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Dollar Steals Global Payment Flows From Euro Amid Market Turmoil

·2 min read

(Bloomberg) -- The use of the euro as a global payment currency dwindled last month, reaching the smallest share in more than two years, as the common currency comes under pressure amid a strengthening US dollar.

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Payments using the euro dropped to 34.5% of the market in August, a full percentage-point lower from the previous month, according to data from the Society for Worldwide Interbank Financial Telecommunications, or SWIFT, a global financial messaging firm. Meanwhile, the dollar has been gaining share since May and remained in the top spot for the fifteenth consecutive month with a 42.6% share, the report released Wednesday showed.

As Europe teeters on the brink of recession amid record inflation and an energy crisis worsened by Russia’s escalating war in the Ukraine, the euro has lost its appeal for use in deals. Instead, investors are fleeing to the safety of the dollar and further cementing its place as investors’ currency of choice. The greenback has been dominating global payments, for the most part, since 2013.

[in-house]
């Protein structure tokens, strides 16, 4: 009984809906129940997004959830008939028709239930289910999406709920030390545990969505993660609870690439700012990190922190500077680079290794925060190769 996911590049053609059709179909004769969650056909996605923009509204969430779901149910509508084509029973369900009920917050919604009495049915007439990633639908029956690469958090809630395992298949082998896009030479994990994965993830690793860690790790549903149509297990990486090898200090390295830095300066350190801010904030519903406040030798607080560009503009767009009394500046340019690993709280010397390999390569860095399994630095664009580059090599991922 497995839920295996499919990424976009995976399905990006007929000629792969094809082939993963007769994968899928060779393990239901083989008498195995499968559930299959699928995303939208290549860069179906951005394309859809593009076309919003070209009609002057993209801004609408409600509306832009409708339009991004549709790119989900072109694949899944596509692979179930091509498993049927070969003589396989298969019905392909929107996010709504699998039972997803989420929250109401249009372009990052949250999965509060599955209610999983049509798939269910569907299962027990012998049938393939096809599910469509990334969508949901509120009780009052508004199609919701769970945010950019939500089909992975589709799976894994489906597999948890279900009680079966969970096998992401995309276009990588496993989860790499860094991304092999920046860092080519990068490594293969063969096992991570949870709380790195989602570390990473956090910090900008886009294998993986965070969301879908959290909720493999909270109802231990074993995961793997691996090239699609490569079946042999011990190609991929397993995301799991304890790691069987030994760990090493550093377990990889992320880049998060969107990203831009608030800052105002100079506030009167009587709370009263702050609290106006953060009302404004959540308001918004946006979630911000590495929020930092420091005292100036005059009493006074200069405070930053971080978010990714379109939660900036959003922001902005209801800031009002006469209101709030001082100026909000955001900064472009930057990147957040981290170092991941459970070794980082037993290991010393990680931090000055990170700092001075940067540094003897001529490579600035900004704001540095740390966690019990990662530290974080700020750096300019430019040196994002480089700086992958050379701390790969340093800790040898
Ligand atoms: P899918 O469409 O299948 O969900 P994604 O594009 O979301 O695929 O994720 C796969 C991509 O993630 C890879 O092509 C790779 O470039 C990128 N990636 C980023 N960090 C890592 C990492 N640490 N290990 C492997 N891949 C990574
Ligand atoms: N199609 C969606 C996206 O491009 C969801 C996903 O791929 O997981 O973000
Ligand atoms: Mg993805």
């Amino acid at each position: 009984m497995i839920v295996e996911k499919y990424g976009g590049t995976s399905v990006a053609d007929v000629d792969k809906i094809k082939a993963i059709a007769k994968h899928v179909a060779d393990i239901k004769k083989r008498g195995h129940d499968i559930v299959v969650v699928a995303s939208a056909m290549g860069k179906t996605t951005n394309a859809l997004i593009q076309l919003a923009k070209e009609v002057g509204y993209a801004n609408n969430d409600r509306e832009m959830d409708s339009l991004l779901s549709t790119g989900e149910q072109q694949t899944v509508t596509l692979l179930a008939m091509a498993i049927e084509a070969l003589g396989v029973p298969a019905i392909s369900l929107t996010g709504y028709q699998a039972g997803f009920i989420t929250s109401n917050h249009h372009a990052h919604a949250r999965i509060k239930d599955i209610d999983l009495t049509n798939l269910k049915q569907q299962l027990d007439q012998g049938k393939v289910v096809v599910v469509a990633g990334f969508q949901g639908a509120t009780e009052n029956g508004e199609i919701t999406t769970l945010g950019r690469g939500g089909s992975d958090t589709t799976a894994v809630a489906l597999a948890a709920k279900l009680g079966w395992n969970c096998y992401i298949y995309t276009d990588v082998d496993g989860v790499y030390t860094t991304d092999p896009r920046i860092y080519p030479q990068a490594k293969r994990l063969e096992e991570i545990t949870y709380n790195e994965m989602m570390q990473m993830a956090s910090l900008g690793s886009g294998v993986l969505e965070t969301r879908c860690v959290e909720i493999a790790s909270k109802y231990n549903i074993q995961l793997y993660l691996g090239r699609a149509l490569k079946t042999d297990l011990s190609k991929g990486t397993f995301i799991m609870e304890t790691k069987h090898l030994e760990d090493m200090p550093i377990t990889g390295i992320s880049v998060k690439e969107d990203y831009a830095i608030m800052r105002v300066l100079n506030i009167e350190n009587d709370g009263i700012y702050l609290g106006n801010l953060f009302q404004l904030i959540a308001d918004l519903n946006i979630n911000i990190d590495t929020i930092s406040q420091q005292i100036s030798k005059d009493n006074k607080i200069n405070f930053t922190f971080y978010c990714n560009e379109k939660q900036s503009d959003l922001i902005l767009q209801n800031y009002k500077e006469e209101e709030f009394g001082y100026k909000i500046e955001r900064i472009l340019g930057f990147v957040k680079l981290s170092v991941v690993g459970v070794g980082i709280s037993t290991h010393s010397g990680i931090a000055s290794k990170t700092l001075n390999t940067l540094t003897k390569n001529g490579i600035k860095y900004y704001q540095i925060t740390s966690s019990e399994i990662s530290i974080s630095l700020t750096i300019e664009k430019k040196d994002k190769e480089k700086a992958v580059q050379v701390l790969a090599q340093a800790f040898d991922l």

Such moves have also pushed the gap between payments in the two currencies to the widest in nearly two and half years as the euro’s proportion of payments fell to the lowest since June 2020. The spread has broadened from just over 1 percentage point in February to more than 8 percentage points in August. That falls in line with the euro’s more than 12% depreciation against the dollar this year.

Still, despite usage falling for the third straight month, the euro held onto its spot as the second most used legal tender in the world after the greenback, keeping ahead of currencies like the British pound and the Japanese yen.

Elsewhere, the Chinese yuan’s share of transactions rose to the highest since January at 2.3%, even as the country grapples with an economic slump. And the use of the Canadian dollar was the worst since February 2018. The loonie has slumped over the past week and continued to trade at two-year lows against the dollar on Wednesday.

A struggling Japanese yen, which fell to a level unseen since 1998 earlier this month and is down about 20% year-to-date against the dollar, hasn’t gained ground when it comes to transactions either. Use of the yen slid slightly in August to make up just 2.7% of all global payments, its lowest since May.

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